Ok, that was a cheap but satisfying shot.

    And I’m a horrible person for thinking up the slogan “FGM, not just for poor, brown folks!” What’s more horrible is that this is true: I’ve found, besides offered plastic surgeon’s services for vaginal rejuvenation (wtf?), a website that claims to “grade your vagina”. Yup, I kid you not. I reasoned the REAL point of this carnival of horrors was to a) get women to send photos of their ‘deformed’ genitalia to the owner and to b) get people to pay for browsing aforementioned photos, all in the name of science. I wish they’d at least gotten the name right — what you see is a vulva, dammit.

    Similarly, there are plastic surgeons who offer “correction services” for “tubular/malformed breasts”. Tubular breasts are a very particular deviation from the norm, usually resulting in a woman’s incapability to breastfeed her children because of a lack of the glandular tissue needed for milk production. What that website promoted, however, was ‘correcting’ perfectly normal breasts that simply weren’t super-perky. Misleading advertising? Check. Preying on people who feel inadequate? Check.

    As much as I rant about the necessity of combining personal responsibility and self-sufficiency with a fine-tuned bullshit filter, I don’t believe in individuating every problem — the “get the hell out of the kitchen if you can’t stand the heat” approach doesn’t work too well when we’re talking about a society that’s, not to put a too fine point on it, obsessed with looks and youth. I dunno. Non-mainstream body modification is beginning to look less and less strange in comparison to the more mainstream beatification projects.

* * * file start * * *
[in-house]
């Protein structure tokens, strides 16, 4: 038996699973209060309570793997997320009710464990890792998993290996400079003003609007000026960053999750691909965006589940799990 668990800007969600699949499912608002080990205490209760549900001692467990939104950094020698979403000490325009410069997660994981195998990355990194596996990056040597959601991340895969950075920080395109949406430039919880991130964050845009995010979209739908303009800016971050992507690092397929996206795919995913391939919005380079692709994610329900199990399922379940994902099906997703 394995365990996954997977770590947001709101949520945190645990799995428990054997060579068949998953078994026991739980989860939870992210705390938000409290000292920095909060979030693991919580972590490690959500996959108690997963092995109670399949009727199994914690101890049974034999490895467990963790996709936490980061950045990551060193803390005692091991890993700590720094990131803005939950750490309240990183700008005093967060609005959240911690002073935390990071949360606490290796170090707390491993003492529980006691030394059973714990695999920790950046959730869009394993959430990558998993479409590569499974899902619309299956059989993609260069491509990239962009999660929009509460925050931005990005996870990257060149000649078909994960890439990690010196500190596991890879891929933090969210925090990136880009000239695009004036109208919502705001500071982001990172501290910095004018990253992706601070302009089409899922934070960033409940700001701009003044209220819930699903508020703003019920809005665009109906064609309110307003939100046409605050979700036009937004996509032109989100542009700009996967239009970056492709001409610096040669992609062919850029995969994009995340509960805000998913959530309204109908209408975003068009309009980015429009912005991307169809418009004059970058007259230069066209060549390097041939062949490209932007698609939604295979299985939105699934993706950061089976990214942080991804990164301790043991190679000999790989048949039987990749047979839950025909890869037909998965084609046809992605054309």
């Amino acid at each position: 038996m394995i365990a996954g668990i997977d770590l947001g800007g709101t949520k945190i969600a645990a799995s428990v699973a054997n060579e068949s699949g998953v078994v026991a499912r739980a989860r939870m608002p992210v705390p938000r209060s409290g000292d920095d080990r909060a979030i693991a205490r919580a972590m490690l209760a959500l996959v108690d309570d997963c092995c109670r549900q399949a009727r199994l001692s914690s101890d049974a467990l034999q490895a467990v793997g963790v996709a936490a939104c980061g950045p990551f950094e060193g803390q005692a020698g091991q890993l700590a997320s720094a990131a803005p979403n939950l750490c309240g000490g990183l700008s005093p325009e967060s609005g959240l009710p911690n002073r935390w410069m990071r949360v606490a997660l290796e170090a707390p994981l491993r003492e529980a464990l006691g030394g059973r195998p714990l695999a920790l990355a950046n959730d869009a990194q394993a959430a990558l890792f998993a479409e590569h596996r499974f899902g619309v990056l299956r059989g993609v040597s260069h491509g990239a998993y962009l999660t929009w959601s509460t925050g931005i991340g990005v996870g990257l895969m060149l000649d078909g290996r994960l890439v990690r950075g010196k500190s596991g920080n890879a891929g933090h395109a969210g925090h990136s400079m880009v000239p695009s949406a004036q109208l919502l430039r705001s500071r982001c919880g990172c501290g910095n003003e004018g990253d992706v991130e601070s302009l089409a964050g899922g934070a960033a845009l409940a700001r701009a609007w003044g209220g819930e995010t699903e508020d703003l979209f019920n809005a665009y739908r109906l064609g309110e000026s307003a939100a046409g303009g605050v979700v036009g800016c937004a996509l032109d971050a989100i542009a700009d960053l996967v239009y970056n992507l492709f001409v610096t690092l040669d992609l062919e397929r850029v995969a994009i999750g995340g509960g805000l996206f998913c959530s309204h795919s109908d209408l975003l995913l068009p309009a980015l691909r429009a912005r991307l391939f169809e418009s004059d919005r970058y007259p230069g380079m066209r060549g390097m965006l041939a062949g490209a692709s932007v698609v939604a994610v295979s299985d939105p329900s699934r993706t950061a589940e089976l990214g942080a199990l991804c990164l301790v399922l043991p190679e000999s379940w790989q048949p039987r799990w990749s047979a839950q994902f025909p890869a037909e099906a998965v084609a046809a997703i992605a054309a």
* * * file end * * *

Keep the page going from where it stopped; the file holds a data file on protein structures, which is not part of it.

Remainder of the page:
8. Piraterie February 23, 2009 9:15 pm

    “Where’s the line between “modification” and mutilation?”

    Consent.
    I think that if someone, who is “mentally healthy”, chooses to change something about their body… just like one might decide to exercise or bulk up then it is modification. Mutilation, in my opinion, is when someone (like with circumcision or piercing an infants’ earlobes) has a procedure done against their will or without their consent. People who practice modification to “extremes”, such as (the first image) of Pauly Unstoppable, know what they’re getting into, it takes time and dedication. I’d hold it in a much higher respect than most cosmetic procedures. You really can’t just pay someone to get your nose instantly to x-size, whereas you can do that with breasts or lips.

  9. Natalie P. February 23, 2009 10:22 pm

    So then because a teenager cuts herself, and it’s HER decision, it’s not self-mutilation? Oh wait, that’s “mentally healthy” – but who decides what that standard of mental health is?  I’m not sure I agree with your definition. I mean I agree it’s mutilation when it’s done without consent, but I still think that people make choices (informed or otherwise) to mutilate themselves.